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Author Topic: I'd like to know the console development environment.  (Read 1994 times)
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DDTmanSP
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« on: 16 March 2010, 09:00:44 AM »

I'm now trying to sign up for a job as a game programmer. And as a new graduated student I don't know anything about the tools that is used to develop a game such as PS3 , Wii or even handheld like NDS. And that is because I've so far developed many games as my hobby using Visual Studio either C# and C++ (even Java or python I have ever tried it out.) So I would like anyone who have ever been in the game development industries to share about little knowledge for example, debugging tools or some console's API. If I have been approved to be employee in a company, I have to start learning those API right ? Any suggestion would be appreciated.

Also, I have wondered so far that how can I apply my OpenGL skill when I developing a console game.
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JasonS
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« Reply #1 on: 17 March 2010, 12:11:51 AM »

Our studio (Novaleaf) is hiring.  We focus on XBox360 development.  If you'd like to apply, send me (JasonS at Novaleaf)  your resume and transcript, and any portfolio you may have.

If I don't find you acceptable for our studio, it will most likely be because you are too junior.  However, I would be happy to give you feedback about what I think you could do to improve your chances with other studios.  But since what you should do to improve your chances is really related to your qualifications, it'd be best to give you that feedback after you send me your resume/transcript.  (and you can apply for a job at the same time)

For other people who are reading this reply, I'd give these general recomendations:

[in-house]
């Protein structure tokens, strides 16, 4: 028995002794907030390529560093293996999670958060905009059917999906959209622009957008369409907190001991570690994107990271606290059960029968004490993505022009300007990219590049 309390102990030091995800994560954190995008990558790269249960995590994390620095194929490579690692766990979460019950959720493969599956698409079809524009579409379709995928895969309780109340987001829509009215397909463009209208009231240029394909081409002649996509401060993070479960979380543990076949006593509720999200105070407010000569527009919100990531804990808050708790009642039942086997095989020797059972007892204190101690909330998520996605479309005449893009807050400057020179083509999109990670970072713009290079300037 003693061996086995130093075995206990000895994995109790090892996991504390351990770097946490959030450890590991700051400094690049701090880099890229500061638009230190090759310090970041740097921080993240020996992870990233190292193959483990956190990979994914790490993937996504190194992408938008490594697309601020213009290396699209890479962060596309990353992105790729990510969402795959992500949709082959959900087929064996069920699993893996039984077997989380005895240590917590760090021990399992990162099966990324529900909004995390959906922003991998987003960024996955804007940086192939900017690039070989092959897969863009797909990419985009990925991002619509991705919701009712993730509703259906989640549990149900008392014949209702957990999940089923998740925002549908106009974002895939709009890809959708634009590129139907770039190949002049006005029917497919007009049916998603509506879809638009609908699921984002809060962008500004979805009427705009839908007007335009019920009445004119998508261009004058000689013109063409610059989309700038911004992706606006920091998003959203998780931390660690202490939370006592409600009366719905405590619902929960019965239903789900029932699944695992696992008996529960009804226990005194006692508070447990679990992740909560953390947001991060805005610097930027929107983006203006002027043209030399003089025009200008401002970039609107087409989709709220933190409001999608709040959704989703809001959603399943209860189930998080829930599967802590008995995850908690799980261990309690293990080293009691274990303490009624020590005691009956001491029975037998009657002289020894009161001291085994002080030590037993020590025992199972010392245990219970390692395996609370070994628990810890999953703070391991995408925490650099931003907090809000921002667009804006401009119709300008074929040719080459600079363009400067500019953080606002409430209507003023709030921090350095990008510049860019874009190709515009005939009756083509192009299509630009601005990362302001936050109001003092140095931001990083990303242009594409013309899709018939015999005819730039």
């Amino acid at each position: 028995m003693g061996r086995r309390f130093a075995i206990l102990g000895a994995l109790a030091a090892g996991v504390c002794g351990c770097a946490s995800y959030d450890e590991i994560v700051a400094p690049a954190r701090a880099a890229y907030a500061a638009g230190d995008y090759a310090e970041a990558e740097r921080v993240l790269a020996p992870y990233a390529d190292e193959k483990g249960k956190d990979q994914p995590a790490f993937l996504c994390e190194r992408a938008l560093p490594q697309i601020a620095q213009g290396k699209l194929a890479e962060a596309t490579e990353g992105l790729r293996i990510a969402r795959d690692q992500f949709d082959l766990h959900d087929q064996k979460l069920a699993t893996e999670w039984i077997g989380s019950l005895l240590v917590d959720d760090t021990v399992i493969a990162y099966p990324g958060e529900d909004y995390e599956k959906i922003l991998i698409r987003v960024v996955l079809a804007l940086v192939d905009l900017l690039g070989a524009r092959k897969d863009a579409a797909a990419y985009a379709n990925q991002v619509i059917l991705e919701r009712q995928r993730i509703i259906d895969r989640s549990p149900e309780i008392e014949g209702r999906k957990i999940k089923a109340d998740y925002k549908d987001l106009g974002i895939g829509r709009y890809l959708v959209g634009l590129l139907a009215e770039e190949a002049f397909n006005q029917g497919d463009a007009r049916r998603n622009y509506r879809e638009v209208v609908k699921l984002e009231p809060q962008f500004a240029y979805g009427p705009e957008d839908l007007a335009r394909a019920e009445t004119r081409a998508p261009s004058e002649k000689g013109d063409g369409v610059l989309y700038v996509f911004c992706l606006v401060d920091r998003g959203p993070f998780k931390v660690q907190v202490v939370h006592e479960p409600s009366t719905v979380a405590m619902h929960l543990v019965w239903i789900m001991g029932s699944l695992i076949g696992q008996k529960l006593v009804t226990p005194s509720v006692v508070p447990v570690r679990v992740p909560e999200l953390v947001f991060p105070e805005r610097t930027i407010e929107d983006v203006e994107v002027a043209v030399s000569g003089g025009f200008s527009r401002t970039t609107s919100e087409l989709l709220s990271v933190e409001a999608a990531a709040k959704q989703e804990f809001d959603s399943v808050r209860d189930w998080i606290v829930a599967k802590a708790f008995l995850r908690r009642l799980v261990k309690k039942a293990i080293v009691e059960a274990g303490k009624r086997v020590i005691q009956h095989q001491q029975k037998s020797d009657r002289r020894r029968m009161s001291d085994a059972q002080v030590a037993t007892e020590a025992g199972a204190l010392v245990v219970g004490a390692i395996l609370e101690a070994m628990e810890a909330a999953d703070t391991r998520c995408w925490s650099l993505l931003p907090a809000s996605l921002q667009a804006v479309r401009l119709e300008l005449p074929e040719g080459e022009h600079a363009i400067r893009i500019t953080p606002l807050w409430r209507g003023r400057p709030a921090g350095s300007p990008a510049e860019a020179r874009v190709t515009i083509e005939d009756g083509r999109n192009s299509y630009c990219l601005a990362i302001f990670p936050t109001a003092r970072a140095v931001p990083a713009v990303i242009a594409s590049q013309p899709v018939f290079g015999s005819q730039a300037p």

- Good grades matter, but only to get your first job.  After that, it's your practical skills that matter.
- Applied problem solving (that illusive "common sence") will get you very very far in life.  If you have awesome problem solving skills, make sure to emphasize this in a job interview/application.  Because most people do not have a very strong analytical mind (and this is needed for development)
- Software development (not just games) is a collaborative effort.  No good studio will mind if you don't have a game to show.  Show that you have good teamwork skills, and can design, implement, and test your own feature areas
- A portfolio is nice, but don't ever include crappy things in your portfolio.  At worst, it will make people think you suck as a coder.  At best, it will make people think you don't know the difference between good or bad work.  (Both outcomes are bad).  Instead, have a very focused portfolio of your truely AWESOME work.  How a physics system you implemented, or how you implemented Valve's Team Fortress toon shader in XNA, or something else you are truely proud of.
- Most important:  KNOW HOW TO PROGRAM!  improve, polish your algorithm, "core computer science" skills.  If this is what you want to do as your career, then be the best at what you do.
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yod
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« Reply #2 on: 17 March 2010, 03:50:28 AM »

>> Also, I have wondered so far that how can I apply my OpenGL skill when I developing a console game.

You didn't say iPhone but OpenGL. I can tell that you can do half ObjC half C/C++ and OpenGL ES 1.1 / 2.0 with them.

The debugging tools of most console are prohibited.

You better write resume and portfolio 2-3 times. Try google to see what is the best pattern match for your work and the company requirements.

My own opinion, If you have both good programming and communication skill plus good common sence. grade doesn't matter. I saw you have done well for problem solving with my little hint.
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